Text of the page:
In a statute where even the most seemingly clear and unambiguous requirements can be subject to great debate, there is more room for those involved in the application process--primarily parties in the Task Force--to insert their values in how Section 120's requirements should be defined. While the Task Force's recommendations are not binding on NMFS, their reading of the statute can have weight with the courts in subsequent lawsuits over NMFS decisions. (253) As a result, the use of Section 120 may wildly differ depending on who is involved in applying the law, and the values that drive them. Although Section 120 has only been applied twice since its enactment in 1994, the results of those two incidents show a potential for wild deviations in the application of Section 120 depending on the composition of the Task Force.

In general, the use of a Task Force to begin with is subject to the basic problems of having interest groups make policy decisions rather than the agency themselves. The Task Force could therefore be analogized to the negotiated rulemaking process, an additional process of agency rulemaking that allows interested parties chosen by an agency-appointed convener to come together and make a recommendation on an issue to the agency. (254) While negotiated rulemaking was initially praised, critics now argue that "negotiated rulemaking subtly subverts the basic, underlying concepts of American administrative law--an agency's pursuit of the public interest through law and reasoned decision making. In its place, negotiated rulemaking would establish privately bargained interests as the source of putative public law." (255)

The argument for negotiated rulemakings is that by allowing the interest groups to come up with a decision, the rulemaking process faces less challenges later on if the most interested parties already agree on the rule. (256) The eventual rule is therefore more legitimate, which creates a higher rate of compliance while discouraging litigation. At the same time, negotiated rulemakings create a situation where interest groups are creating policy rather than the expert agency itself, resulting in "proposed rule[s] with which the parties are happy but which bear[] scant resemblance to what was contemplated by the statute." (257) This problem of deviating from creating policy that reflects the public interest is exacerbated in the Section 120 context because of the lack of a unanimity requirement. In negotiated rulemakings, decisions by interest groups must be unanimous unless otherwise agreed upon by the parties. (258) Thus, any recommendation made to the agency is made by all the interest groups involved in the rulemaking process, forcing a deliberation that takes into account all concerns of participants.

By contrast, the Pinniped-Fishery Interaction Task Force does not need to reach a unanimous consensus. (259) This may allow stronger interest groups to take control of the proceedings with no need to listen to the concerns of minority interests. Without the unanimous consensus requirement, there is also no requirement to compromise on issues that may be significant, such as whether the group's decisions are compliant with the statute's policy and history. While on one hand, the group's decision should not be curtailed by a requirement of unanimity as fundamental differences between interest groups may bring the entire process to a halt. For example, the Humane Society representative posed significant questions of why significantly higher forms of salmonid mortality was permitted while at the same time finding pinniped predation significant in this instance. (260) Such issues were never addressed by either the Task Force majority or NMFS, despite being echoed by the MMC (261) and the public. (262)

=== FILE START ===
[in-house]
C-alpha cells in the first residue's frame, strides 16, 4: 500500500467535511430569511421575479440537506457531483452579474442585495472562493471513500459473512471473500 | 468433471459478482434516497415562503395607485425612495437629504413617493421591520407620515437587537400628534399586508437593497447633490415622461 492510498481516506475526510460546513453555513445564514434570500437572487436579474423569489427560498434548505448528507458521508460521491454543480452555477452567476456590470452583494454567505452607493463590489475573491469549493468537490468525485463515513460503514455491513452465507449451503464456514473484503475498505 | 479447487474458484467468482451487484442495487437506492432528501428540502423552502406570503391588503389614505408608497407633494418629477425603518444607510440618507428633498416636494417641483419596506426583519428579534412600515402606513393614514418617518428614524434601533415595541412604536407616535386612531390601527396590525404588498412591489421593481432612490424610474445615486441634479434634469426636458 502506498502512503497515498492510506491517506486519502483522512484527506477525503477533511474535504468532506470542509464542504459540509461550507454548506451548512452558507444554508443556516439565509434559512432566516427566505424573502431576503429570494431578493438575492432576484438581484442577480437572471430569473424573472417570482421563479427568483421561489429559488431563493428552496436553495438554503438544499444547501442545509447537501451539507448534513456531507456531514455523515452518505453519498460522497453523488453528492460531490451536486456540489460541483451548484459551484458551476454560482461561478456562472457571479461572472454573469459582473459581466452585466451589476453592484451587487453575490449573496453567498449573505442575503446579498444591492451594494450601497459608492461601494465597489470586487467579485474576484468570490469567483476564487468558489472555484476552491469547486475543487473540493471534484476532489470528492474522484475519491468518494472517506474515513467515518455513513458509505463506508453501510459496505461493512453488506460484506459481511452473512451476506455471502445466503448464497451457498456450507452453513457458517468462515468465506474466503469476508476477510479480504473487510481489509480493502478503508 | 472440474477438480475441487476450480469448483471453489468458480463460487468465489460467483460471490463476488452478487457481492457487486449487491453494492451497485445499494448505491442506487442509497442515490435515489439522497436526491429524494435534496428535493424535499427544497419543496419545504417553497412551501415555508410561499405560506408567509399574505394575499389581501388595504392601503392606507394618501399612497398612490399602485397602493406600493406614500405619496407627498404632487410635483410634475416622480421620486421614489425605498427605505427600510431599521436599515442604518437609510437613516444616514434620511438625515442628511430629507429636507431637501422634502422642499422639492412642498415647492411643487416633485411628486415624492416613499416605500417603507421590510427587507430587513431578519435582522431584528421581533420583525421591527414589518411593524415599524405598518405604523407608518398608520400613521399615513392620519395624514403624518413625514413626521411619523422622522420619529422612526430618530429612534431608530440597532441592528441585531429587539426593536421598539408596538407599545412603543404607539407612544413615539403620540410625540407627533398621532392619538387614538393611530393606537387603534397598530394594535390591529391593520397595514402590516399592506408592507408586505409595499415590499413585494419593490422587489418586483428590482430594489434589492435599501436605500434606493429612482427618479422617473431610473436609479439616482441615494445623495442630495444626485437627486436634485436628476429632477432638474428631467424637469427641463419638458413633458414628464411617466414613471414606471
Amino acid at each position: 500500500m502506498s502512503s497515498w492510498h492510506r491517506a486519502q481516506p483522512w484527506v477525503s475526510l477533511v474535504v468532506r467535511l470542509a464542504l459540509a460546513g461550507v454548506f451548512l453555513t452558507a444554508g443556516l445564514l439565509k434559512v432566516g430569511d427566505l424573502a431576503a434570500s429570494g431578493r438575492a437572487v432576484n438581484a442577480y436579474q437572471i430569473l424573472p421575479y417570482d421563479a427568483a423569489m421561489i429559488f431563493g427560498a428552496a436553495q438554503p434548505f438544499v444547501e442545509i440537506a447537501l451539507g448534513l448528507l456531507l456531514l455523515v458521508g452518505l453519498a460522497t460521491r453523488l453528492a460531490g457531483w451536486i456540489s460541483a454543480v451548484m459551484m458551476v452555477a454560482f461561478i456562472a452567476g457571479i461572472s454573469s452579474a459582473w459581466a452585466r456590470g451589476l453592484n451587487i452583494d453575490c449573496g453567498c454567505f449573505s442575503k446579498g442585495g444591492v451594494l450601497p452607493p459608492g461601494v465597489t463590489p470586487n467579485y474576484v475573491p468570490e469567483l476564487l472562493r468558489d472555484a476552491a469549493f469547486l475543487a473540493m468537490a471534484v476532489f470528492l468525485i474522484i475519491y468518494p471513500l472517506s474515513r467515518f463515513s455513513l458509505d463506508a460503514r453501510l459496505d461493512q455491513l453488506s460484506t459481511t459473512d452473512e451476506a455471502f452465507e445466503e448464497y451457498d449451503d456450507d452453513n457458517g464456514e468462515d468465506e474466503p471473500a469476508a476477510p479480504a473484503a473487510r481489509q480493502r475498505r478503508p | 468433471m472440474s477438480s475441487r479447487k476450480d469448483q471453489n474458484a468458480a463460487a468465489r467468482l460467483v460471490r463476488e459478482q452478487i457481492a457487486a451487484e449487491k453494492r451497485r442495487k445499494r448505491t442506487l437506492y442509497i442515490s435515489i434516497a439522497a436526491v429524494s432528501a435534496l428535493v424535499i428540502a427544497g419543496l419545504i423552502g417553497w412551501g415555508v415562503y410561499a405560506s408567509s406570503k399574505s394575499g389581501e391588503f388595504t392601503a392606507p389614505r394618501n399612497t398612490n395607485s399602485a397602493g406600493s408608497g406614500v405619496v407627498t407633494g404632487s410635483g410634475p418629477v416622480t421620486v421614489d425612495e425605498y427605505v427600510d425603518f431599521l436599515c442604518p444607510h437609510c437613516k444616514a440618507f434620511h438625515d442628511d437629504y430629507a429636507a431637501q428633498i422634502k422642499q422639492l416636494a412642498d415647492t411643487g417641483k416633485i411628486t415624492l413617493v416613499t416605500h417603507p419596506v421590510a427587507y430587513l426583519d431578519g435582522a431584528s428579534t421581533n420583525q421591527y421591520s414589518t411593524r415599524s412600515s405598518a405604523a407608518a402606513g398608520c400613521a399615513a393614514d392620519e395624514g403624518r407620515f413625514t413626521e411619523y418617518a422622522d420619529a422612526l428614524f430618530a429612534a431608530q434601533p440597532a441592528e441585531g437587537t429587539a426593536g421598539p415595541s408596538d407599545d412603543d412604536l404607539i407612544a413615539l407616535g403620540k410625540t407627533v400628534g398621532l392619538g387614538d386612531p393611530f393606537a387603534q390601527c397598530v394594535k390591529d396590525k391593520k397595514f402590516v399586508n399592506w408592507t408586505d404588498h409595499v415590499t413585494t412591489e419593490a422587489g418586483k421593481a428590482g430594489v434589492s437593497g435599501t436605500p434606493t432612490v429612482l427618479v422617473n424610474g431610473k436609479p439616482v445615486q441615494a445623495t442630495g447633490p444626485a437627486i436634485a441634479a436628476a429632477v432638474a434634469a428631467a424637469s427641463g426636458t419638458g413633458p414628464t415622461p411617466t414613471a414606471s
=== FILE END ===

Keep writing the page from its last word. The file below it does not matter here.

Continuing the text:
The problem of majority interests overshadowing minority concerns is itself aggravated by the potential capture of the Task Force by particular interest groups just as Regional Fishery Management Councils under the Magnuson Fishery Conservation and Management Act have been captured by industry participants. (263) The Regional Fishery Management Councils are responsible for managing fisheries in their region's federal waters by developing fishery management plans. (264) Despite some "vague and bromidic" (265) National Standards by which each plan must comply, these plans often ignore the statute's requirements to allocate fishing privileges in a way that must be "equitable to all ... fishermen" (266) by favoring recreational fishermen at the expense of commercial fishermen. (267) These plans have also thus far failed to achieve the Magnuson Act's purpose of preventing overfishing, as increasing numbers of fisheries collapse. (268) But while the Secretary of Commerce has the ultimate authority to promulgate these plans, the Secretary is bound by statute "to grant maximum deference to the industry-dominated councils." (269) As a result, these plans are difficult to challenge in courts because of judicial deference to the expertise of the Secretary, despite the fact that the Secretary is required to defer to the councils which themselves may not require deference by the courts as they do not have the legislative power to promulgate rules on their own. (270)